(This column was published in the North Shore News on Mar. 21, 2001)


Nixon's lesson not learned by politicians

By Leo Knight

IT'S long been said that politics creates strange bedfellows, but recent events seem to indicate that politics also creates idiots.  


Take Edmonton-Strathcona Canadian Alliance MP Rahim Jaffer and his little bit of game playing last weekend at the expense of CKNW talk show host Peter Warren.  


The story has been much discussed by now and, as I write this two days before publication, it seems it will be one of those political stories that will be with us for a while.  


On Saturday, Jaffer's executive assistant, Matthew Johnston, gave a radio interview to Warren while pretending to be Jaffer, who it seems, was busy opening a coffee shop for the latté crowd in Alberta's capital city.  


While the foolishness of that need not be argued, one cannot help but shake the bonnet over the blatant stupidity of Jaffer exacerbating the error by then claiming that he was in fact personating Johnston in an earlier call with Warren's producer.  


Yet again, we see an elected politician vainly attempting a cover-up when a simple dose of the truth would have sufficed.  


Had Jaffer, when confronted, simply said, "Yes, it's true. He made a mistake with the best of intentions and has paid for it with his job." That would have been it. But no, the slick, young politician just had to make a sow's ear out of a silk purse.  


Have none of these people ever heard of Richard Nixon? Had he not tried to engage in a cover up, the Watergate break-in would have been little more than a second rate burglary and not even a footnote in history.  


The other extremely puzzling thing about the whole Jaffer situation is how Stockwell Day responded.  


Since the election and the less than expected results achieved by the Alliance under their new leader, Day has been on the defensive, both from outside forces and elements from within the party.  


He has also suffered greatly in credibility on the issue of the letter he wrote to the Red Deer Advocate about school trustee and lawyer, Lorne Goddard. Taxpayers in Alberta have been howling about the $750,000 plus payout to settle the case.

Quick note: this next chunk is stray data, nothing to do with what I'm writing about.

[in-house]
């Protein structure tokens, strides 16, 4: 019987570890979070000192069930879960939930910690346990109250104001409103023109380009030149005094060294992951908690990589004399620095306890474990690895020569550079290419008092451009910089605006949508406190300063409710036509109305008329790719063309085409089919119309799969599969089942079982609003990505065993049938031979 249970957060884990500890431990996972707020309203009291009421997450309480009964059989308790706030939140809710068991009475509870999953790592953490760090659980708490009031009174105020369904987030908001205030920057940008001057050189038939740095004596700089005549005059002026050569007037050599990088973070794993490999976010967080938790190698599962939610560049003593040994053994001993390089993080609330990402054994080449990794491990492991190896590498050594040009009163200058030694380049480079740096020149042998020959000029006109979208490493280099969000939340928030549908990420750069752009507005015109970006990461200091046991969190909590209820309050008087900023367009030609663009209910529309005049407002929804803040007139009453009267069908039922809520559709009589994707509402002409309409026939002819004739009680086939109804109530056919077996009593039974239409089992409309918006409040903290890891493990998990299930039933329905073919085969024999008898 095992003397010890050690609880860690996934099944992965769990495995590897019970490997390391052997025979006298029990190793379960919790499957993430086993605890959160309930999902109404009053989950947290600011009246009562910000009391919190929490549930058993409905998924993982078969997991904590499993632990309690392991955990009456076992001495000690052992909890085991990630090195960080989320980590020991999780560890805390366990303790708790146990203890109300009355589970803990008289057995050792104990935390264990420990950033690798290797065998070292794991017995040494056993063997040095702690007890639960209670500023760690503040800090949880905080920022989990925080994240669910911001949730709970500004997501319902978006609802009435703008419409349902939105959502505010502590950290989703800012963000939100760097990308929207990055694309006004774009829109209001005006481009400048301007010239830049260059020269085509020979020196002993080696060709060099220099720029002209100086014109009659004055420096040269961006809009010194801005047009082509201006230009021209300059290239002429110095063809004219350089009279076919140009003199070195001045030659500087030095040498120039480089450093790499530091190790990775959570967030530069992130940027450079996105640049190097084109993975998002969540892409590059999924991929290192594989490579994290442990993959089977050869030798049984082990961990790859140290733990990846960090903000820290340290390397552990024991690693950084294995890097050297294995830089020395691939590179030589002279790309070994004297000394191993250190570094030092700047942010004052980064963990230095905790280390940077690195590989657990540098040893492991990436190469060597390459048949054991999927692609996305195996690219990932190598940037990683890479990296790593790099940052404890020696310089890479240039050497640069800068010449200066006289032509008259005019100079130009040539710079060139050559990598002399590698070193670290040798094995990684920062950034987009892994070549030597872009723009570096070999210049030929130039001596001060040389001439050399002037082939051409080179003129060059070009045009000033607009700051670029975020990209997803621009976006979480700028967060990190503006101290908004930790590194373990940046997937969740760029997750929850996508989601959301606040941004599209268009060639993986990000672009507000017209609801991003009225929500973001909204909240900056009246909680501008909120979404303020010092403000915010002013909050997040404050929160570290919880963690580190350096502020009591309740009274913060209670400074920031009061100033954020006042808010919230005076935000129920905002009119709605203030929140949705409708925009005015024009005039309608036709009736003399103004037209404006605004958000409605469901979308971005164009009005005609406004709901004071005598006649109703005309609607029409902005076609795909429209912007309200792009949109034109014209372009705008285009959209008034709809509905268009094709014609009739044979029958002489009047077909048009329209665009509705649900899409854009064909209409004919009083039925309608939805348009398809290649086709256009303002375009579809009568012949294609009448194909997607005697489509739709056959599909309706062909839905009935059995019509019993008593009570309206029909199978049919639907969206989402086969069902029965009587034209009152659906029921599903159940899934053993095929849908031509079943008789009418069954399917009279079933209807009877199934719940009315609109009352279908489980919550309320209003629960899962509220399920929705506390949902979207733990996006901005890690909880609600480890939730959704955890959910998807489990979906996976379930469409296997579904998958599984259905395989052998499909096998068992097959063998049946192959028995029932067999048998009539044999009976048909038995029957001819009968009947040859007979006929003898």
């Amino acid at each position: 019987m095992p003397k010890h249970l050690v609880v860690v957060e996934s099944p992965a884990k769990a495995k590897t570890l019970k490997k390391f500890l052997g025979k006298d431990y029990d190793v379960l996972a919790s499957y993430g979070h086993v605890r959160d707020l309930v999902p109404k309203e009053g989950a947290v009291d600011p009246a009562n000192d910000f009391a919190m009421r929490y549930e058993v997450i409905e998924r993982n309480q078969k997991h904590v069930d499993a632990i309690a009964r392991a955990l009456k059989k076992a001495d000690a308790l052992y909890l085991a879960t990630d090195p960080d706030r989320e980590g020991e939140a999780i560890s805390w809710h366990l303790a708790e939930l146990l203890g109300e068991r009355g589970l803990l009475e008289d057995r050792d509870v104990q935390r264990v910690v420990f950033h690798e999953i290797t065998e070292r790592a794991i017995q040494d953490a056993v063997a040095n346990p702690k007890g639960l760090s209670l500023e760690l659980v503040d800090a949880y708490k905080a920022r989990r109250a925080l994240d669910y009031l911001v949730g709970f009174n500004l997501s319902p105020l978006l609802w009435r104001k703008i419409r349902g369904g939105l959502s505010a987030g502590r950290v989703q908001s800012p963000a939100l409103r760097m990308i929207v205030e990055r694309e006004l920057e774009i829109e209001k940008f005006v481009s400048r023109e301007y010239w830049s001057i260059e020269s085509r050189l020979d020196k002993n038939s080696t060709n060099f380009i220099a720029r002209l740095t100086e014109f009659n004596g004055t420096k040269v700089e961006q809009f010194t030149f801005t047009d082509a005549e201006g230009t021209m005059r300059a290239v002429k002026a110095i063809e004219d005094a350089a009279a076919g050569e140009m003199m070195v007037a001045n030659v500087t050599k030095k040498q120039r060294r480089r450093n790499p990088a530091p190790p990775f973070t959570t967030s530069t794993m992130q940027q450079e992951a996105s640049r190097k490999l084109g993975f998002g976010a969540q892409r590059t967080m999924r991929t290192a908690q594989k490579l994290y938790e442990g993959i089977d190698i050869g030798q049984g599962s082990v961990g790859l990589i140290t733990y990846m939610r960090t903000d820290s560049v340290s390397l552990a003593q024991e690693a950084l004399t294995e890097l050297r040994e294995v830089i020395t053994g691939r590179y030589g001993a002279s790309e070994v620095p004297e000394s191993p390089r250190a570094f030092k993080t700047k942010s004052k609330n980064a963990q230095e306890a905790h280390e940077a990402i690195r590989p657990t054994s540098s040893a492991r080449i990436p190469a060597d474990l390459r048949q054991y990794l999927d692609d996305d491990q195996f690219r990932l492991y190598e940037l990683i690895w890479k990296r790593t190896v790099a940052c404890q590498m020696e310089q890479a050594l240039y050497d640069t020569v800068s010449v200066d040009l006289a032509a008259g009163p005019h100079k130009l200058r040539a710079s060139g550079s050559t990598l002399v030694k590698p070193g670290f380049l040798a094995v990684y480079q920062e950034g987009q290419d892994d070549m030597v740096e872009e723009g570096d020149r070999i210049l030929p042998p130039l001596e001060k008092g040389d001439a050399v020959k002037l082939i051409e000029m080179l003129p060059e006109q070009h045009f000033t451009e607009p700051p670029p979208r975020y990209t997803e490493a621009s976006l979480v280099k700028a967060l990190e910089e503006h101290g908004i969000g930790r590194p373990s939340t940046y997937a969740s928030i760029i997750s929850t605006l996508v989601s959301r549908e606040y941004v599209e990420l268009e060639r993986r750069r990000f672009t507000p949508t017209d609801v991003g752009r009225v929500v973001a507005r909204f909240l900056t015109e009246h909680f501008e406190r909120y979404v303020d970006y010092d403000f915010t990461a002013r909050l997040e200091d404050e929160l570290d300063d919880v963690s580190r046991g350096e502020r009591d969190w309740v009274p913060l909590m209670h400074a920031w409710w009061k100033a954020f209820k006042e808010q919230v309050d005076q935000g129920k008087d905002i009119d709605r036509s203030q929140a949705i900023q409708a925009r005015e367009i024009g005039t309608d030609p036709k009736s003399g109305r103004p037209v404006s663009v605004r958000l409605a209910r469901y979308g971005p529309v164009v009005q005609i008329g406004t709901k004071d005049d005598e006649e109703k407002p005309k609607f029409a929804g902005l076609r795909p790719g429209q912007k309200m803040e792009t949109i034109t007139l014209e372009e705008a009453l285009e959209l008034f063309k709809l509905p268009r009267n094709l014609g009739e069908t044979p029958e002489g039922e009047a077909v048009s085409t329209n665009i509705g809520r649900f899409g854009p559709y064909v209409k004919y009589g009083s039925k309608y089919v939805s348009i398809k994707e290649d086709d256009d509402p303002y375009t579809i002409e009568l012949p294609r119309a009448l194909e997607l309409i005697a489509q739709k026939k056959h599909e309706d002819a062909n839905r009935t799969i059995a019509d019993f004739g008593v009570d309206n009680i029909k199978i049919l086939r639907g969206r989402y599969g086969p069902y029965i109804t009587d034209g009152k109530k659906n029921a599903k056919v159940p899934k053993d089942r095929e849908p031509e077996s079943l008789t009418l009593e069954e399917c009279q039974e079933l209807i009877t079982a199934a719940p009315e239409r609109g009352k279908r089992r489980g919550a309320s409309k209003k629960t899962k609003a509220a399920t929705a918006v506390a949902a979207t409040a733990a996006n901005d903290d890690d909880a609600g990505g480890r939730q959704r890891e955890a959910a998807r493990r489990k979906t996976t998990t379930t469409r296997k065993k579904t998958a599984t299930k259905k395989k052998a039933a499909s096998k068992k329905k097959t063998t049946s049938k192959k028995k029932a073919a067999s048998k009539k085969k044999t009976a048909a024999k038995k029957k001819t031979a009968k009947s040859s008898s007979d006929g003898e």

Since then Day has struggled to regain any momentum and the party seems divided rather than united behind him.  


Then Jaffer gives him a gift.  


The Alliance have been all over the prime minister over the scandal dubbed "Shawinigate" but Chrétien has managed to avoid any body blows in the questionable affair. Largely because Day has not been able to deflect the criticisms aimed at him. It's hard to mount a sustained offense if one is constantly repelling attacks.  


With Day calling for honesty from the prime minister and soundly rebuking the three ministers involved in the Gaetano Amadeo farce (the Mafia hit man in this country for several years despite the existence of two Interpol warrants for murder), Jaffer gave him the opportunity to show leadership, integrity and political smarts by banishing Jaffer from caucus for deliberately lying and trying to effect a cover up. The very thing for which Day has been attacking the government.  


He did discipline Jaffer, stripping him from the Small Business committee and sending him from the third row to the fifth row in the house, but really that's pretty small beer. Especially when he could have asserted a moral leadership and silenced his critics at the same time.  


It's difficult to demand honesty from the government if he appears to be soft on an integrity issue surrounding one of his own members.  


For example, on the same day as the Jaffer blunder was rocketing around Parliament, the Parliamentary Secretary for the Solicitor General, Lynn Myers, admitted to misleading the House of Commons on Friday. Ordinarily, this would result in swift action by the Speaker banishing the offending member. But not this time for some reason.  


During Friday's Question Period, Alliance MP Jason Kenney was trying to ask a question when Myers, a loud bullyboy at the best of times, screamed out "racist."  


Kenney demanded Myers withdraw the remark. The truth being seemingly foreign to him, Myers denied he said any such thing claiming he had said, "rubbish." On Monday he admitted he had misled the House and calmly sat down, suffering no damage.  


West Vancouver MP John Reynolds tried to extract some blood from the junior minister, using Jaffer as an example of what should happen. But, it seems the attack lacked effect.  


Like Jaffer, all Myers had to do on Friday was withdraw the offending remark and sit down. That would have been it. But, like Jaffer, it seems a politician's knee-jerk reaction is to lie. Instead he has given the Opposition an opportunity to recover quickly from the Jaffer faux pas.  


Why is it, in politics today, the truth is the first casualty?  


* * *  


On a personal note, I'd like to publicly pass on to Peter Speck, publisher of this paper, my sincere thanks and heartfelt best wishes for his retirement, announced last week.  


I try and take a strong position on events as I see them and since I began writing for the North Shore News in 1994, I have never once been asked not to do or say something regardless of the topic. Despite threats of lawsuits and other things over the years, Peter Speck backed my right to speak out even if he disagreed, personally, with my opinions.  


I appreciate the integrity he brought to our professional relationship. The sort of integrity missing in our political leaders as discussed above.





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